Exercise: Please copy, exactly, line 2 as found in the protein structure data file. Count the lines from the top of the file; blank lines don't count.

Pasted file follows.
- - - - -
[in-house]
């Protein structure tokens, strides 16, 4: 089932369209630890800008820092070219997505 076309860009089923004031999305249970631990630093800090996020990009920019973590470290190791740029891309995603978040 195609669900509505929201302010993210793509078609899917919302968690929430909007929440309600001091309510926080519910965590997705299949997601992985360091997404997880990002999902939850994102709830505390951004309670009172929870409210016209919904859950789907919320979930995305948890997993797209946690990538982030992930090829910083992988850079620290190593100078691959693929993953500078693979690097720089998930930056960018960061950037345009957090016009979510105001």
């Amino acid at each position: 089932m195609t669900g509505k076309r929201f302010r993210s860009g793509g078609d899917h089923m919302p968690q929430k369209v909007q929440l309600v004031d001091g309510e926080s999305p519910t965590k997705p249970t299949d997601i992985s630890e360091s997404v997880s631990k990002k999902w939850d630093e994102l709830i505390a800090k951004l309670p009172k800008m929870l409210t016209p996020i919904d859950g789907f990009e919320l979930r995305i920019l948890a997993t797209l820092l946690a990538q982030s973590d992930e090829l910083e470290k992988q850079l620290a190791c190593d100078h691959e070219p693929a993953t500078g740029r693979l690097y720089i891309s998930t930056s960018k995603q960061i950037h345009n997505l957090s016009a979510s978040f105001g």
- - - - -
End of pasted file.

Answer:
């Protein structure tokens, strides 16, 4: 089932369209630890800008820092070219997505 076309860009089923004031999305249970631990630093800090996020990009920019973590470290190791740029891309995603978040 195609669900509505929201302010993210793509078609899917919302968690929430909007929440309600001091309510926080519910965590997705299949997601992985360091997404997880990002999902939850994102709830505390951004309670009172929870409210016209919904859950789907919320979930995305948890997993797209946690990538982030992930090829910083992988850079620290190593100078691959693929993953500078693979690097720089998930930056960018960061950037345009957090016009979510105001």